Wednesday, December 18, 2013

Stop Me If You've Heard This One Before

Sorry, Shia, but your film? It's been done before
Actor Shia LaBeouf can't spend his entire career playing Transformer-style characters. A fifty year old man doing action adventure just isn't going to be box office boffo. So, wisely, he's dipped his toe into the behind-the-scenes portion of his industry and made himself a little film.

What he could not possibly know, being an actor capable of memorizing lines written by others, is that the writers actually have to come up with an original idea, or get permission to use another author's work. Then when the credits roll at the end, the audience can read the card that gives that author some credit for coming up with the plot and some of the narration. Oh, yes, and the author gets paid for the use of his work.

But what would an actor know of such backlot antics?

Because no one ever told him how the script got into his hands, Mr. LaBeouf failed to follow protocol when he lifted "Justin M. Damiano" and turned it into a short film that he calls "".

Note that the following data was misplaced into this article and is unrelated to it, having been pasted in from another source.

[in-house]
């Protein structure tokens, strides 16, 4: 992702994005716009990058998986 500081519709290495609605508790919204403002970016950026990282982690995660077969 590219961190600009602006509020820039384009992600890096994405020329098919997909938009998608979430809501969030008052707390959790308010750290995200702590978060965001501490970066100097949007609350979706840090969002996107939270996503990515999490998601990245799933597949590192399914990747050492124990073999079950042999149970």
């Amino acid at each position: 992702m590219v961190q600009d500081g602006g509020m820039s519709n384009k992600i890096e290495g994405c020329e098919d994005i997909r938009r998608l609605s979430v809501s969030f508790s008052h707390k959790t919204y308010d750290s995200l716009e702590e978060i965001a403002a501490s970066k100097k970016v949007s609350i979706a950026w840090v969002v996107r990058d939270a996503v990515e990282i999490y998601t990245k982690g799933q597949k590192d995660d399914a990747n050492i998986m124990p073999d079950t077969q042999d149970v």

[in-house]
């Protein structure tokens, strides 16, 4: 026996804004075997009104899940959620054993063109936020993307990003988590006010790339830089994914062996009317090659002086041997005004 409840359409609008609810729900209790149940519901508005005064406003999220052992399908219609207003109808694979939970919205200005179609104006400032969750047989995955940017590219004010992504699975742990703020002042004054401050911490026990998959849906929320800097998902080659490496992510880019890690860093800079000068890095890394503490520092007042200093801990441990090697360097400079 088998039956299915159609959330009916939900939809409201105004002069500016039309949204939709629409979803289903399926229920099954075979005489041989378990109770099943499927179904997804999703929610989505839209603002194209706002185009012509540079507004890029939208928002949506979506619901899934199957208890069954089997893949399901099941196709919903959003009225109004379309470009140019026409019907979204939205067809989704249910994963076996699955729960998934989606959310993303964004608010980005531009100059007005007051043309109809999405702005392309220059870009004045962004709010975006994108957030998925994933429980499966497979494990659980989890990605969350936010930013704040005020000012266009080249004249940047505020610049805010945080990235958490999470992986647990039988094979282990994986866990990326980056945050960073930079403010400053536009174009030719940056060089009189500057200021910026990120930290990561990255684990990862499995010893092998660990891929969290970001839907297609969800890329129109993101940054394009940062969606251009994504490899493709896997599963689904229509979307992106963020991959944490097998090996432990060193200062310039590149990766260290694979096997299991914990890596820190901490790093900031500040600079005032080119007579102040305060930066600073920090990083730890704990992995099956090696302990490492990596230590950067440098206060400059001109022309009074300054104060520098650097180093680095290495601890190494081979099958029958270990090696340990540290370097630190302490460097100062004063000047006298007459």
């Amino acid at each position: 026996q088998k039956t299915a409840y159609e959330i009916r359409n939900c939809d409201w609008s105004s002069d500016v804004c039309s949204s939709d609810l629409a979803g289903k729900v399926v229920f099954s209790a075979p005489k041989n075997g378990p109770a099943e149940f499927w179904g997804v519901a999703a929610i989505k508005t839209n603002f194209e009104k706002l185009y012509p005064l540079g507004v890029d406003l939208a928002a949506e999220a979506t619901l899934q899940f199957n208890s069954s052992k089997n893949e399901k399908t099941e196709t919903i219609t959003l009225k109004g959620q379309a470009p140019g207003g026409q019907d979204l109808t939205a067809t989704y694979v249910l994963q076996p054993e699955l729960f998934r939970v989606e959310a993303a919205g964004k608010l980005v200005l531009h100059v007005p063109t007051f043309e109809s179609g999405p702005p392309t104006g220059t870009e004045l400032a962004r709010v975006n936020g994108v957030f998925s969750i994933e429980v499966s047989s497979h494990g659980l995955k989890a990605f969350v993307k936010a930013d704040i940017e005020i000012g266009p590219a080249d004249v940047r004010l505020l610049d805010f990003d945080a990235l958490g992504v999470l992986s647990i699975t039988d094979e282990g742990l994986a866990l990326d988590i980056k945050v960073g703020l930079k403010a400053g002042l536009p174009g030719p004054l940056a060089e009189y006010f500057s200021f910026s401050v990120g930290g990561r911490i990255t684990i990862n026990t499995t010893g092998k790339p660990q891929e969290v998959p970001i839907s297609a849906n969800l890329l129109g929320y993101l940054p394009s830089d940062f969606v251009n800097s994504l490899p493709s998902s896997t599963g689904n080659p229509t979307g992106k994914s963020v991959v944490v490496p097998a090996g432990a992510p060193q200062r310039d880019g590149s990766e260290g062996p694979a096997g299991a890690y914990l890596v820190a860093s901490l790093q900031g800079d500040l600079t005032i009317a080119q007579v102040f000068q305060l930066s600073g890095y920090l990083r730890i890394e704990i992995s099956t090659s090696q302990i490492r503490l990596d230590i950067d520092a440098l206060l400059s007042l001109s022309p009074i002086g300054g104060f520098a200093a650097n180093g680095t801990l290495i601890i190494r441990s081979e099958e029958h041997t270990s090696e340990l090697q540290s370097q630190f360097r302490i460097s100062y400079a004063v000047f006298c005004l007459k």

The title was his own idea. Doesn't that make the whole thing his own as well?

The title was about all that was original. The story and some of the spoken words were first composed by Daniel Clowes, a Chicago-based writer of graphic novels. He wrote and illustrated "Ghost World", which was made into a film for which he received credit and payment. Apparently Mr. LaBeouf never stayed to watch the credits, or he was not a fan of actress Thora Birch. THen again, he might have people to do his research and it's nearly impossible to get competent help these days. It's not as if everyone is familiar with Google searches.

At any rate, he made his film and absorbed the applause at the Cannes Film Festival and then found himself on the receiving end of a fierce backlash. His first attempt to branch out into production has been met with charges of plagiarism.

His first attempt at film production will soon give him an education in copyright law and lawsuits and settlements. He may also be schooled in the art of editing, in which he makes corrections to the credits so that the real author, Daniel Clowes, gets what he's due for being the true creative force behind the movie.

It's all a learning process, when you switch careers. Sometimes, as in this case, it turns out to be a very expensive and humiliating education.

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